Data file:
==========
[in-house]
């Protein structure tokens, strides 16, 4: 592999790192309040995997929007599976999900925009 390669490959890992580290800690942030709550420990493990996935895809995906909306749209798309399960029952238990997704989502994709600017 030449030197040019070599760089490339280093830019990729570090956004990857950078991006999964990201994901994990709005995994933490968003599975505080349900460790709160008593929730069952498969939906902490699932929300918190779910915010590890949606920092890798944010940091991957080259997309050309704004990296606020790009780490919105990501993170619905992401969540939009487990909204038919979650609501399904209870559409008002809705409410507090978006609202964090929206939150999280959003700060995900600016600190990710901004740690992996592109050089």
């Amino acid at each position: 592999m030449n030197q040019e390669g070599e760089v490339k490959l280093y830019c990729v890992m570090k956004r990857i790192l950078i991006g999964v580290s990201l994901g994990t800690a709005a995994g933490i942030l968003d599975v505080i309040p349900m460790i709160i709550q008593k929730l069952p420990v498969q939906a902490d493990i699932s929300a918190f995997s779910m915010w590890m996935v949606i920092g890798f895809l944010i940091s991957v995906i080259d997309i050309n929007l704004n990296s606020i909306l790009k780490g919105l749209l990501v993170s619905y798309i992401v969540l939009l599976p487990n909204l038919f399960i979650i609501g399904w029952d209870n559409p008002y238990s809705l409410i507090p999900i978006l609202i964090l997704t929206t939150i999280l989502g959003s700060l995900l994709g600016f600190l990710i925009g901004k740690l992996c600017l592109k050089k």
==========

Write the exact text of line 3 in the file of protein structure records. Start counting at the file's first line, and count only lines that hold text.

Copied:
């Amino acid at each position: 592999m030449n030197q040019e390669g070599e760089v490339k490959l280093y830019c990729v890992m570090k956004r990857i790192l950078i991006g999964v580290s990201l994901g994990t800690a709005a995994g933490i942030l968003d599975v505080i309040p349900m460790i709160i709550q008593k929730l069952p420990v498969q939906a902490d493990i699932s929300a918190f995997s779910m915010w590890m996935v949606i920092g890798f895809l944010i940091s991957v995906i080259d997309i050309n929007l704004n990296s606020i909306l790009k780490g919105l749209l990501v993170s619905y798309i992401v969540l939009l599976p487990n909204l038919f399960i979650i609501g399904w029952d209870n559409p008002y238990s809705l409410i507090p999900i978006l609202i964090l997704t929206t939150i999280l989502g959003s700060l995900l994709g600016f600190l990710i925009g901004k740690l992996c600017l592109k050089k």